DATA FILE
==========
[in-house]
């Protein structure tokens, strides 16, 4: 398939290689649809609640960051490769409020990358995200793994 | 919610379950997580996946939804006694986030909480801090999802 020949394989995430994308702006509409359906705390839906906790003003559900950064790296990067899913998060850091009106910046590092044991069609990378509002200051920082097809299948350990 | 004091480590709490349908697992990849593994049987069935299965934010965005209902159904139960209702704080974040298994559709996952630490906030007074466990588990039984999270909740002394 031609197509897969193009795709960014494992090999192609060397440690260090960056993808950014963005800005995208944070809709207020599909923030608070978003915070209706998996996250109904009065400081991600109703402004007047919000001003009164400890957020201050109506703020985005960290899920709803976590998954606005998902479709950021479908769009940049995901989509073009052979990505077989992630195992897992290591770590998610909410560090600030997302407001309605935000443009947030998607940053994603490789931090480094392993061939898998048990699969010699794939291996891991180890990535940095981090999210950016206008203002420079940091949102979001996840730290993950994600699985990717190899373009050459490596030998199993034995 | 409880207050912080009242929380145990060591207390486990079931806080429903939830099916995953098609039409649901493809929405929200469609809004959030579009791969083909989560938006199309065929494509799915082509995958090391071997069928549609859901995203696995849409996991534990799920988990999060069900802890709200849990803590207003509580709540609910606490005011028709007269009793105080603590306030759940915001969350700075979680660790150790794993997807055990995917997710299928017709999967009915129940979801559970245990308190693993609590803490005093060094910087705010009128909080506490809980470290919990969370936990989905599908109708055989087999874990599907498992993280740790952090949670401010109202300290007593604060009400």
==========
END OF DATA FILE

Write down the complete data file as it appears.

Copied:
[in-house]
């Protein structure tokens, strides 16, 4: 398939290689649809609640960051490769409020990358995200793994 | 919610379950997580996946939804006694986030909480801090999802 020949394989995430994308702006509409359906705390839906906790003003559900950064790296990067899913998060850091009106910046590092044991069609990378509002200051920082097809299948350990 | 004091480590709490349908697992990849593994049987069935299965934010965005209902159904139960209702704080974040298994559709996952630490906030007074466990588990039984999270909740002394 031609197509897969193009795709960014494992090999192609060397440690260090960056993808950014963005800005995208944070809709207020599909923030608070978003915070209706998996996250109904009065400081991600109703402004007047919000001003009164400890957020201050109506703020985005960290899920709803976590998954606005998902479709950021479908769009940049995901989509073009052979990505077989992630195992897992290591770590998610909410560090600030997302407001309605935000443009947030998607940053994603490789931090480094392993061939898998048990699969010699794939291996891991180890990535940095981090999210950016206008203002420079940091949102979001996840730290993950994600699985990717190899373009050459490596030998199993034995 | 409880207050912080009242929380145990060591207390486990079931806080429903939830099916995953098609039409649901493809929405929200469609809004959030579009791969083909989560938006199309065929494509799915082509995958090391071997069928549609859901995203696995849409996991534990799920988990999060069900802890709200849990803590207003509580709540609910606490005011028709007269009793105080603590306030759940915001969350700075979680660790150790794993997807055990995917997710299928017709999967009915129940979801559970245990308190693993609590803490005093060094910087705010009128909080506490809980470290919990969370936990989905599908109708055989087999874990599907498992993280740790952090949670401010109202300290007593604060009400």